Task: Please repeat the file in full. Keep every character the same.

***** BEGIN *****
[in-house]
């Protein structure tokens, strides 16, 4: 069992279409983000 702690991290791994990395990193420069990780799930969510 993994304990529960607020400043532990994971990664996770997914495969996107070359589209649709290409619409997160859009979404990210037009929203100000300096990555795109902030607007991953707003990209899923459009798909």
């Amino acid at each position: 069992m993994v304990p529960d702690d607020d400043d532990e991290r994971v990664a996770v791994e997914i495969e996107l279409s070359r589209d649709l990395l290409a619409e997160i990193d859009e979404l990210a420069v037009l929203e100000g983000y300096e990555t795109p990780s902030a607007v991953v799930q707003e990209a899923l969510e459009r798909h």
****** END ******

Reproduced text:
[in-house]
């Protein structure tokens, strides 16, 4: 069992279409983000 702690991290791994990395990193420069990780799930969510 993994304990529960607020400043532990994971990664996770997914495969996107070359589209649709290409619409997160859009979404990210037009929203100000300096990555795109902030607007991953707003990209899923459009798909």
């Amino acid at each position: 069992m993994v304990p529960d702690d607020d400043d532990e991290r994971v990664a996770v791994e997914i495969e996107l279409s070359r589209d649709l990395l290409a619409e997160i990193d859009e979404l990210a420069v037009l929203e100000g983000y300096e990555t795109p990780s902030a607007v991953v799930q707003e990209a899923l969510e459009r798909h």